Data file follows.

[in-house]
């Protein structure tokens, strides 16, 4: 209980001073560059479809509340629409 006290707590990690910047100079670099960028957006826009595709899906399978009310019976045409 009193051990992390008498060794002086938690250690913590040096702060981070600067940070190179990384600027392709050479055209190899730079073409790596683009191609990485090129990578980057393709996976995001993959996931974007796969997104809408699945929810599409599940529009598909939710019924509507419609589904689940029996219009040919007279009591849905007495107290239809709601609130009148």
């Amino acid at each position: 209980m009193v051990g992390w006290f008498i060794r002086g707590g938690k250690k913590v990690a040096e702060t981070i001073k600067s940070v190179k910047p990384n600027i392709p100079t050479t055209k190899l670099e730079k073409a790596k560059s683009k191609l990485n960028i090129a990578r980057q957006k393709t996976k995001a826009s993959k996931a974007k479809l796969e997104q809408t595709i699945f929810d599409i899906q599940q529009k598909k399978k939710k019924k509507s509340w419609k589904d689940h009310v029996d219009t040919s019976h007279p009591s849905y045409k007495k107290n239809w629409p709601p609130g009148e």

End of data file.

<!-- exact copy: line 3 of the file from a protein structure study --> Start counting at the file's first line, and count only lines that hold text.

């Amino acid at each position: 209980m009193v051990g992390w006290f008498i060794r002086g707590g938690k250690k913590v990690a040096e702060t981070i001073k600067s940070v190179k910047p990384n600027i392709p100079t050479t055209k190899l670099e730079k073409a790596k560059s683009k191609l990485n960028i090129a990578r980057q957006k393709t996976k995001a826009s993959k996931a974007k479809l796969e997104q809408t595709i699945f929810d599409i899906q599940q529009k598909k399978k939710k019924k509507s509340w419609k589904d689940h009310v029996d219009t040919s019976h007279p009591s849905y045409k007495k107290n239809w629409p709601p609130g009148e």